The voltage on the capacitor 54 will bias a PNP transistor 56 off and a second PNP transistor 60 turns on. The conducting transistor 60 provides a voltage divider across the power input 50 and a ground connection 62. This voltage divider is made up of three resistors 64,66,68. In accordance with a preferred embodiment of the invention the power input 50 is the output of a voltage regulator 70 (FIG. 3) and is maintained at twenty volts. When the transistor 60 conducts, a voltage at a junction 72 that forms one of the two outputs 42 from the interface is approximately 2.4 volts.
When power is applied to a three-wire sensor through the connector 40, current flows through the pin 40a and a voltage drop develops across the resistor 52. When this voltage drop exceeds 0.7 volts the transistor 56 turns on and the transistor 60 turns off. When this occurs, the voltage at the output junction 72 is formed by the voltage divider action of the resistors 66,68 connected across the power input 50 by the transistor 56. This produces a voltage of 4.6 volts at the output 42. The difference in voltage at the output 42 provides a means of distinguishing between a three-wire and a two-wire sensor.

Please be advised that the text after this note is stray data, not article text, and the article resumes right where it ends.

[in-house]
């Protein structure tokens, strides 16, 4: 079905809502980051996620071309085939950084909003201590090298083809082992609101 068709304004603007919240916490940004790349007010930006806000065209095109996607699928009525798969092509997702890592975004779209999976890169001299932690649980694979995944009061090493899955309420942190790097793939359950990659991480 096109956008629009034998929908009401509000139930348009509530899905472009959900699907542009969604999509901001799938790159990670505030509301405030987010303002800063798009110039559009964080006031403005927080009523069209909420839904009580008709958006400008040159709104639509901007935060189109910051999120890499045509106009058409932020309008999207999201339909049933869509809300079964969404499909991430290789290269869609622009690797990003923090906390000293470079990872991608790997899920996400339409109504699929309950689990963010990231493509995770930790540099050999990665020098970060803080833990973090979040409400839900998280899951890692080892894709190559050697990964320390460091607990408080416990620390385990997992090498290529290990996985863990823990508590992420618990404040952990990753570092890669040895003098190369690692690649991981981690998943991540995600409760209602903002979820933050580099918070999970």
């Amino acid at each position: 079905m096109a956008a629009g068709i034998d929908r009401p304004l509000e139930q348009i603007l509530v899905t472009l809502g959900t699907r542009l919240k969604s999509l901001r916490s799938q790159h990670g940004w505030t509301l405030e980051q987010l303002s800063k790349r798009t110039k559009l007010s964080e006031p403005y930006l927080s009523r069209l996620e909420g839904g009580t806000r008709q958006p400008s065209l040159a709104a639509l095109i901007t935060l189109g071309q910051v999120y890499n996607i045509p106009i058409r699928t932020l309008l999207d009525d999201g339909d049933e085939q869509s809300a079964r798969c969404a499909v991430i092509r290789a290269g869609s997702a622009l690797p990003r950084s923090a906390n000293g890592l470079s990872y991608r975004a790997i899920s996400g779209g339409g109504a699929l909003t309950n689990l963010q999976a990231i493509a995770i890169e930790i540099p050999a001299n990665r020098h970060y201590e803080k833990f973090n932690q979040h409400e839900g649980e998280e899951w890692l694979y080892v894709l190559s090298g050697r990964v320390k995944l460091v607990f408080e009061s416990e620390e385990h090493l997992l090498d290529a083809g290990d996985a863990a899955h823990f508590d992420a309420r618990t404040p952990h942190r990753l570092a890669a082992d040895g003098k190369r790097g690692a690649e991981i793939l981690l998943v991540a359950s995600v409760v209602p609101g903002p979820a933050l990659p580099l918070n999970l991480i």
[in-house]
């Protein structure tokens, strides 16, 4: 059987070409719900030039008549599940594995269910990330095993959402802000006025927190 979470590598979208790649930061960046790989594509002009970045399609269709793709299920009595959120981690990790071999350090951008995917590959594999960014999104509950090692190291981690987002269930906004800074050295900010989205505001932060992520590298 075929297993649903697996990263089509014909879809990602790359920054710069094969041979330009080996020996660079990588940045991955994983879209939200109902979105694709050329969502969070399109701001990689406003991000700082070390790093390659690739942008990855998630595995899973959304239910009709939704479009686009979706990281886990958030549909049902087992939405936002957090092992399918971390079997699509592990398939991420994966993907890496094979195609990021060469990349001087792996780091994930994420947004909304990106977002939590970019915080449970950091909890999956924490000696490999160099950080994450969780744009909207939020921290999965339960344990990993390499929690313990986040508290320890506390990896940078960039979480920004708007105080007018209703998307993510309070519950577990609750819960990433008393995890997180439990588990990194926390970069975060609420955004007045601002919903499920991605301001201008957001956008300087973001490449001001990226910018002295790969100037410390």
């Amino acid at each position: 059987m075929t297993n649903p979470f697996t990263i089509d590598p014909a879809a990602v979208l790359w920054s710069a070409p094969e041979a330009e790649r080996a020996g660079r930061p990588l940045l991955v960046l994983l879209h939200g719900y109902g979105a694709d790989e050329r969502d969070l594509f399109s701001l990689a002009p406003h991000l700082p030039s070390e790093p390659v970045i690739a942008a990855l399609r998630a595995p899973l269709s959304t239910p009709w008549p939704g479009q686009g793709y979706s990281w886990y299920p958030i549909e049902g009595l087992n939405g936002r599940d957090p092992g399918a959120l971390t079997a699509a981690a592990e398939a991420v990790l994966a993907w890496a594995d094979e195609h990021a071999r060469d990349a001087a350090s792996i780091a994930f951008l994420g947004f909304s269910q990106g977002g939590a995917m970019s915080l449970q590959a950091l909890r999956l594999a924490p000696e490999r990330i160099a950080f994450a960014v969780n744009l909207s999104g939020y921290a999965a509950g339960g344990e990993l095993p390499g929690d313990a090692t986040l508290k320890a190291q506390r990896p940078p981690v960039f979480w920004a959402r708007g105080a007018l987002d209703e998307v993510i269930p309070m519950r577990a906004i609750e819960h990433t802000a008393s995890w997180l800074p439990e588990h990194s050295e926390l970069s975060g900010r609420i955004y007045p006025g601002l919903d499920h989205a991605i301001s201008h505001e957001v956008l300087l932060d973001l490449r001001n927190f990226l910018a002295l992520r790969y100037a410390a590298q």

The status of the pin 40b is monitored by the interface 10 to determine the status of the sensor, regardless of whether it is a two-wire or a three-wire sensor. For a two-wire sensor, the transistor 60 conducts. This places a 2 Kilohm resistor 74 in parallel with a resistor 76 between the power input 50 and the pin 40b.
There are four possible states for the two-wire sensor of FIG. 2A and the output 44 has a different voltage level for each of these four states. A short across the sensor 12a is different than an ON sensor state due to the presence of the zener diode 22 within the sensor. Also an open circuit condition can be distinguished from an OFF sensor condition due to the current drawn by the sensor.